Traci Francis, right, and her mother, Rani McLeod, outside their home in Westbrook on March 18. Francis is a senior at South Portland High School who filed a complaint last year with the district after a teacher used a racial slur in a classroom. Francis and McLeod said they are disappointed with the district and feel it should have done more to respond and hold the teacher accountable. Brianna Soukup/Staff Photographer

South Portland High School student Traci Francis was in a sociology class last winter when her teacher used a racial slur in giving an example to the class about whether people are born racist or not.

As the class sat in shock, Francis could feel everyone looking at her, one of the few students of color in the room. “I didn’t know what to do because I’ve always been like, if I was in that situation I would call them out right then and there. I would be super angry,” she said. “But then I was put in that situation and that’s not what happened. I literally froze and I couldn’t believe what happened.”

She asked to go to the school nurse and instead went to the assistant principal’s office and cried. The moment is one the high school senior says will be ingrained in her mind forever. The teacher apologized to the class twice, but Francis said her apologies were insincere and didn’t reflect the gravity of the situation. When she and her mother met with the superintendent they got little information about how the incident would be addressed and had to ask for an email to be sent to the community about what happened.

Earlier this month, Francis and her mother met with the school board with a complaint that the administration’s response was inadequate. They were disappointed to receive a letter thanking her for speaking up but saying nothing further would be done.

“It’s not enough to just thank me for speaking up,” Francis said. “It goes deeper than that and it’s frustrating that that’s what I get for all this work – thank you for speaking up and being a good student but we’re not going to do anything. It’s just frustrating.”

The complaint comes amid broader concerns in South Portland schools about issues related to race, a topic that has raised tensions recently not only within the schools but also between the board and the city’s human rights commission. Schools in Maine and around the country are also facing more visible calls for accountability from students, educators and communities following the Black Lives Matter movement.

“I don’t know that we’re seeing an increase in calls for accountability, but I think there’s more visibility to the calls for accountability that have been called for because students and parents are no longer willing to be ignored,” said Krystal Williams, founder and manager of Providentia Group, a law firm focused on working for rural Mainers and people of color. “So when they’re not being heard or taken seriously or feel like they’re being taken seriously, they’ll press the issue.”

In South Portland, Superintendent Ken Kunin said the district takes all complaints and concerns on issues of race seriously and has increased equity work this year, but acknowledged there is still more to be done. “We aim to be a school district that provides all of our students equity of access to opportunity, and we’ll continue moving down that path and doing the best we can,” Kunin said.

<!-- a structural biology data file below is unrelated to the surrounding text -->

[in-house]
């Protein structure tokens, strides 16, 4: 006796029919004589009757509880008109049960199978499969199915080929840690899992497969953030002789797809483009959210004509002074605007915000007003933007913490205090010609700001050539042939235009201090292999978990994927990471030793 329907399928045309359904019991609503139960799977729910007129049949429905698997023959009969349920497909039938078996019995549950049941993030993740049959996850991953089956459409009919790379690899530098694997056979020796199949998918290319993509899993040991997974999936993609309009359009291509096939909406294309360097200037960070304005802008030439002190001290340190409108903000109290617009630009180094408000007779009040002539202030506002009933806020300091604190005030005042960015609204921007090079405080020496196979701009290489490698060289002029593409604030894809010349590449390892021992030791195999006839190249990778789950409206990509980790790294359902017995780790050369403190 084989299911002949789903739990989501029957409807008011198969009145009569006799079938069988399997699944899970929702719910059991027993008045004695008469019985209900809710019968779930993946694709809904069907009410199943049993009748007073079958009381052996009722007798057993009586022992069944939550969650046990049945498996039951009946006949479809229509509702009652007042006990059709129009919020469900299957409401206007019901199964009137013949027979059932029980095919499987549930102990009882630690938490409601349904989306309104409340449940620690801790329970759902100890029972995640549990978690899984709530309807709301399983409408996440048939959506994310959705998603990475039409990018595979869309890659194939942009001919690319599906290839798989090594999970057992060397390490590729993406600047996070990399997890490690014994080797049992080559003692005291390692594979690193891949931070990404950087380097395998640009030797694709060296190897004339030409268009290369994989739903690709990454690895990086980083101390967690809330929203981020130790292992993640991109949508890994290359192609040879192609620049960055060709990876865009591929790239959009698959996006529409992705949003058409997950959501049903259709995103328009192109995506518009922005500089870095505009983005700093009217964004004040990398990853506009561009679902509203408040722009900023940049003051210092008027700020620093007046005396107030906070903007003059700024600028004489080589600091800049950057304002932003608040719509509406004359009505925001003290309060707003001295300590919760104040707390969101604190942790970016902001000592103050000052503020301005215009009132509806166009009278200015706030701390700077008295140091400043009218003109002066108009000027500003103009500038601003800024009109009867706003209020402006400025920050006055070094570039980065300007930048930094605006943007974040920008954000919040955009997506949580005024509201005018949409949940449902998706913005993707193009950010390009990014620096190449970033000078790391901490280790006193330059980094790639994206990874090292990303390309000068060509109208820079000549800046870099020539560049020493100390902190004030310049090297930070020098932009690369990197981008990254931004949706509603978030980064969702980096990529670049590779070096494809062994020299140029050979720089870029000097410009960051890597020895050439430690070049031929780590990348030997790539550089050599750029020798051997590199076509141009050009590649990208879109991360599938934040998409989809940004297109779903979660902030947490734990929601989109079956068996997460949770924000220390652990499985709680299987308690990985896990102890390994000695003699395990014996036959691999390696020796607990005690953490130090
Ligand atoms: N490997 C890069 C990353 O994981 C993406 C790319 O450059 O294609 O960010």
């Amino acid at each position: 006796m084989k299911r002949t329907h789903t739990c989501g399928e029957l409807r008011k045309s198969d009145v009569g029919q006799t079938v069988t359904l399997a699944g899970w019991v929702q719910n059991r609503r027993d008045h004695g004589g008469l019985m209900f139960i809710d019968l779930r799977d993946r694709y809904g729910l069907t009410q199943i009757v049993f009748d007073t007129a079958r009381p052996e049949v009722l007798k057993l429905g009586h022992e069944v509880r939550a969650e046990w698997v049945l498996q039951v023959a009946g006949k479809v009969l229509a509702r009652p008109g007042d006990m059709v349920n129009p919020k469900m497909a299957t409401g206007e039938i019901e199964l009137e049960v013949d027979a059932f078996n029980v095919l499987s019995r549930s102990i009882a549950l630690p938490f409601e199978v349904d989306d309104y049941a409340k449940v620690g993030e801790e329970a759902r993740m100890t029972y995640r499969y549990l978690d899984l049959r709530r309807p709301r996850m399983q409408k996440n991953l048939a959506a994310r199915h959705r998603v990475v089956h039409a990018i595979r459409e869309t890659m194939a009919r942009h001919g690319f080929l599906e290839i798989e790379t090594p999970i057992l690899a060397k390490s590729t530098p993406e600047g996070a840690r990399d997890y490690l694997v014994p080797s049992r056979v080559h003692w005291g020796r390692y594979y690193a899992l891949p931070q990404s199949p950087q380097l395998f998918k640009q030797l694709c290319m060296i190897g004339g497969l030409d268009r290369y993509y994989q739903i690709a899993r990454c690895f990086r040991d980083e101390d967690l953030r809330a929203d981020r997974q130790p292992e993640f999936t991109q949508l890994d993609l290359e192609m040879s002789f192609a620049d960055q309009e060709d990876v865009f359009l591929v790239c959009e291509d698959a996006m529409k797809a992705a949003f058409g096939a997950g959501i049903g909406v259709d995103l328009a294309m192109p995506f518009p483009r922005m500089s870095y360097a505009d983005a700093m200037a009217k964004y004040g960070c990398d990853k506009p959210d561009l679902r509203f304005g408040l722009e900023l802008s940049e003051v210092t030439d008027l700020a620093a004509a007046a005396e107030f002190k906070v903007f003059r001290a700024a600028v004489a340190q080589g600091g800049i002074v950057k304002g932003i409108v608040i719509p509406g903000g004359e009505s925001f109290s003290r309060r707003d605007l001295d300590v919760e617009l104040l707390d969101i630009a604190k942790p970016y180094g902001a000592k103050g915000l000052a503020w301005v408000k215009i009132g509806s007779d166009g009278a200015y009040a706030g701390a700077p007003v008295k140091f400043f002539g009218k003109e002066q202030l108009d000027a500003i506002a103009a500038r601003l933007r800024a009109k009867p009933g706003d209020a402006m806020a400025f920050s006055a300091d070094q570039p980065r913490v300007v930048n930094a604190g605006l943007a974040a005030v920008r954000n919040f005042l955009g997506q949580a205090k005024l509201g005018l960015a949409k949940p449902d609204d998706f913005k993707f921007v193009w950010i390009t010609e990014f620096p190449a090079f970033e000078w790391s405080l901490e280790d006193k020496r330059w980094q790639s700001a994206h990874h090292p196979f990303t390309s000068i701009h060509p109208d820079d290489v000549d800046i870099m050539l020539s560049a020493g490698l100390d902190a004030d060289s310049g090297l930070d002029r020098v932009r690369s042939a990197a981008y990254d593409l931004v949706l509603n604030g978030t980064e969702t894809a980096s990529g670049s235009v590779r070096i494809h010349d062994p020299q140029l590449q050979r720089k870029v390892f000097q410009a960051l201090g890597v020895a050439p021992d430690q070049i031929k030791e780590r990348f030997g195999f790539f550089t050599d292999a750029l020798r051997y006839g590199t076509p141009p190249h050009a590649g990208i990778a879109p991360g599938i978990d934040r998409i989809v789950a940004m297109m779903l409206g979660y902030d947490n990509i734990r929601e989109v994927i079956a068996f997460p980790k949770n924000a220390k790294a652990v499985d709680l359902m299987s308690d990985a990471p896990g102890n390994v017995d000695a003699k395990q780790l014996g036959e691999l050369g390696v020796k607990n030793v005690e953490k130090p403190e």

Some families, however, say the district needs to bring more urgency and transparency to racial equity work. They also want to see more opportunities for input and feedback from Black and indigenous people, and people of color, in decisions.

“The messaging I think for all of us is that South Portland schools need to take these issues seriously,” said Baba Ly, who has two children at Skillin Elementary School and who recently started the South Portland BIPOC Parents Coalition to help unite and elevate the voices of families of color. “If people are behaving like that, there are consequences to prevent these events, such as racial profiling and slurs, and make sure they don’t happen in the school system.”

South Portland High School student Traci Francis and her mother, Rani McLeod, say the district was slow to respond after Francis made a complaint over a teacher’s racial slur. She says a letter sent out by the superintendent was vague, and she also felt that the school board dismissed her concerns. Brianna Soukup/Staff Photographer

For Francis and her mother, Rani McLeod, the incident last year has led to frustration. The process of getting a response from the district was slow, they said, and when Kunin wrote a letter to the community about it last June, it wasn’t specific enough. In September, Kunin followed up with another letter stating that a teacher used the N-word in class and there should be zero question among faculty and staff that its use is unacceptable.

In a recent interview, Kunin said he could not discuss personnel issues but that the district takes complaints seriously and responded according to school policies.

“We believe it’s incredibly important for all of our staff to have education and awareness raised on unconscious bias and on racial equity, and that’s a high priority for our district,” Kunin said. “That involves all staff members and there’s a tremendous amount of activity going on in all schools and throughout the district.”

At the school board meeting this month, Francis came prepared with all the points she wanted to make, but she and her mother said they felt dismissed with the response from the board and when the teacher, Samantha Matoian, offered an apology for hurting Francis’ feelings. Matoian did not respond to emails or a phone message left at the high school.

“She never apologized for saying the word, that you’re not even supposed to be saying,” said McLeod, who said her older daughter, Toia, also heard Matoian use the word when she was a student. She added, “I don’t care what education they gave her. She obviously doesn’t get it.”

According to the letter Francis and McLeod received from the school board after the meeting, the administration took “several personnel actions” after the complaint, though board Chairman Richard Matthews said he could not discuss the response.

“I feel awful because we don’t view our work on equity and inclusion to be empty promises,” Matthews said. “We are firmly committed to ensuring the actual experiences of students line up with the core values in our policies.”

Traci Francis is a senior at South Portland High School. Brianna Soukup/Staff Photographer